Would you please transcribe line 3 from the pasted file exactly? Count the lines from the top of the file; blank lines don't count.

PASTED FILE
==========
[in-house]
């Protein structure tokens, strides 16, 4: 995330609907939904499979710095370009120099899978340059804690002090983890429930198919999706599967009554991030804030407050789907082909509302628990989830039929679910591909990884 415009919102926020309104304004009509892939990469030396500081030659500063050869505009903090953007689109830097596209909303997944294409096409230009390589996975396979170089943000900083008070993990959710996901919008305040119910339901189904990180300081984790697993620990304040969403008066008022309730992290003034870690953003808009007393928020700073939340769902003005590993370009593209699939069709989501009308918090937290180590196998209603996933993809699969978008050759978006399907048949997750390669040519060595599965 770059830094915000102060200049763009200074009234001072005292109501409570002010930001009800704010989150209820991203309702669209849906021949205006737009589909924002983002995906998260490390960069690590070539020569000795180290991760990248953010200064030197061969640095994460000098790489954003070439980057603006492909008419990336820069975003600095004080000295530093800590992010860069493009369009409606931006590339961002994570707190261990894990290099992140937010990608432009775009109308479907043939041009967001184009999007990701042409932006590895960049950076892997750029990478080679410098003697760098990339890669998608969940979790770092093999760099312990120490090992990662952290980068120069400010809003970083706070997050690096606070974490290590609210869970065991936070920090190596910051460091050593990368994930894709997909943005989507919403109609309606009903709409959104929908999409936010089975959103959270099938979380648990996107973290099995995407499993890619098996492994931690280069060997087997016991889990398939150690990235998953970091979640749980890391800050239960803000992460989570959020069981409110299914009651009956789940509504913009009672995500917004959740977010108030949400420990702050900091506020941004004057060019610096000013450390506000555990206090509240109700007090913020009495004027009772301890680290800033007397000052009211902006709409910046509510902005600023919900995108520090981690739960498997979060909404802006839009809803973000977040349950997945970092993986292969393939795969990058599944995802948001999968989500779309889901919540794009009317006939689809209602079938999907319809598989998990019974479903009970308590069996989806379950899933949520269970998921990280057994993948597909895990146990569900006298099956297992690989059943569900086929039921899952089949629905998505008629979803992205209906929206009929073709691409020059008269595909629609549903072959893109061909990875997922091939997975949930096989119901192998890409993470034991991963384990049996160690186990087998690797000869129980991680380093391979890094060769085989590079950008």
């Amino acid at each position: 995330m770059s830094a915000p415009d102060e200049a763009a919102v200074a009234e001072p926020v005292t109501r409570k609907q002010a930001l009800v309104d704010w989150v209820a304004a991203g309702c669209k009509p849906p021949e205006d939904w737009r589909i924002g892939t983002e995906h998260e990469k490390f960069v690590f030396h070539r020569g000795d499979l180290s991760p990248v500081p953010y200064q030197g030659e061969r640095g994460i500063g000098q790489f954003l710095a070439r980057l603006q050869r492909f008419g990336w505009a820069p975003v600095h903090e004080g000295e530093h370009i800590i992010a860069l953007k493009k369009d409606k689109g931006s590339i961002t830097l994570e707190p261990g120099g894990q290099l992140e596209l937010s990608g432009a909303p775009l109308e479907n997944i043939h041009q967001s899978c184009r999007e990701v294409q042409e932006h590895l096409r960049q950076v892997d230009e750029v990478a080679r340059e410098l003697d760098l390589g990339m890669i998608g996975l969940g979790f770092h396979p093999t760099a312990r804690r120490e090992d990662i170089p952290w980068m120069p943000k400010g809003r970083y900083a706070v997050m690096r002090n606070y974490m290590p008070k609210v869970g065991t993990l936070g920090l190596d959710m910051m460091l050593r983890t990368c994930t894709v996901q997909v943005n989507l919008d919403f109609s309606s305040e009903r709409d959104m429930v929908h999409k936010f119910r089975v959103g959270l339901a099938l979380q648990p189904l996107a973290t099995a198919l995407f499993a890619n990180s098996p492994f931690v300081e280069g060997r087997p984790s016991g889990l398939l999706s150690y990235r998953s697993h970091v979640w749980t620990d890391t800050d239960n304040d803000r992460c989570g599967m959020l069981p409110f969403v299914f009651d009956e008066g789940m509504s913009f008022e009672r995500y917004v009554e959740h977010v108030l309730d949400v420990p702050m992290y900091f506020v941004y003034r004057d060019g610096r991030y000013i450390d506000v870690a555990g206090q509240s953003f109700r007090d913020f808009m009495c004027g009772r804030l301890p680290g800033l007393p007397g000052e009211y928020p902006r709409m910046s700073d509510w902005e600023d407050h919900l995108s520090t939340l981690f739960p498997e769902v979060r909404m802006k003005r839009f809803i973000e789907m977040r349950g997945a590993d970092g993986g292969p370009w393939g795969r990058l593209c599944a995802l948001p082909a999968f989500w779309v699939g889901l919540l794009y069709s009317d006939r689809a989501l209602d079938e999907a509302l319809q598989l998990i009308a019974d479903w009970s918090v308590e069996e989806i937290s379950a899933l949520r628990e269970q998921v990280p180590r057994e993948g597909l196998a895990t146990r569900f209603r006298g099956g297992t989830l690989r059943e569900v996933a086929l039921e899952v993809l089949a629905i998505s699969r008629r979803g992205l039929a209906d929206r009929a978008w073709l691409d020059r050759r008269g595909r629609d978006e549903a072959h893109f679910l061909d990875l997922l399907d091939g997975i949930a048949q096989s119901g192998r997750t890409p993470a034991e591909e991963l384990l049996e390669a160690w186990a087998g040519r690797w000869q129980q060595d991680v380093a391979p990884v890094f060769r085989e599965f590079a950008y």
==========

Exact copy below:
């Amino acid at each position: 995330m770059s830094a915000p415009d102060e200049a763009a919102v200074a009234e001072p926020v005292t109501r409570k609907q002010a930001l009800v309104d704010w989150v209820a304004a991203g309702c669209k009509p849906p021949e205006d939904w737009r589909i924002g892939t983002e995906h998260e990469k490390f960069v690590f030396h070539r020569g000795d499979l180290s991760p990248v500081p953010y200064q030197g030659e061969r640095g994460i500063g000098q790489f954003l710095a070439r980057l603006q050869r492909f008419g990336w505009a820069p975003v600095h903090e004080g000295e530093h370009i800590i992010a860069l953007k493009k369009d409606k689109g931006s590339i961002t830097l994570e707190p261990g120099g894990q290099l992140e596209l937010s990608g432009a909303p775009l109308e479907n997944i043939h041009q967001s899978c184009r999007e990701v294409q042409e932006h590895l096409r960049q950076v892997d230009e750029v990478a080679r340059e410098l003697d760098l390589g990339m890669i998608g996975l969940g979790f770092h396979p093999t760099a312990r804690r120490e090992d990662i170089p952290w980068m120069p943000k400010g809003r970083y900083a706070v997050m690096r002090n606070y974490m290590p008070k609210v869970g065991t993990l936070g920090l190596d959710m910051m460091l050593r983890t990368c994930t894709v996901q997909v943005n989507l919008d919403f109609s309606s305040e009903r709409d959104m429930v929908h999409k936010f119910r089975v959103g959270l339901a099938l979380q648990p189904l996107a973290t099995a198919l995407f499993a890619n990180s098996p492994f931690v300081e280069g060997r087997p984790s016991g889990l398939l999706s150690y990235r998953s697993h970091v979640w749980t620990d890391t800050d239960n304040d803000r992460c989570g599967m959020l069981p409110f969403v299914f009651d009956e008066g789940m509504s913009f008022e009672r995500y917004v009554e959740h977010v108030l309730d949400v420990p702050m992290y900091f506020v941004y003034r004057d060019g610096r991030y000013i450390d506000v870690a555990g206090q509240s953003f109700r007090d913020f808009m009495c004027g009772r804030l301890p680290g800033l007393p007397g000052e009211y928020p902006r709409m910046s700073d509510w902005e600023d407050h919900l995108s520090t939340l981690f739960p498997e769902v979060r909404m802006k003005r839009f809803i973000e789907m977040r349950g997945a590993d970092g993986g292969p370009w393939g795969r990058l593209c599944a995802l948001p082909a999968f989500w779309v699939g889901l919540l794009y069709s009317d006939r689809a989501l209602d079938e999907a509302l319809q598989l998990i009308a019974d479903w009970s918090v308590e069996e989806i937290s379950a899933l949520r628990e269970q998921v990280p180590r057994e993948g597909l196998a895990t146990r569900f209603r006298g099956g297992t989830l690989r059943e569900v996933a086929l039921e899952v993809l089949a629905i998505s699969r008629r979803g992205l039929a209906d929206r009929a978008w073709l691409d020059r050759r008269g595909r629609d978006e549903a072959h893109f679910l061909d990875l997922l399907d091939g997975i949930a048949q096989s119901g192998r997750t890409p993470a034991e591909e991963l384990l049996e390669a160690w186990a087998g040519r690797w000869q129980q060595d991680v380093a391979p990884v890094f060769r085989e599965f590079a950008y």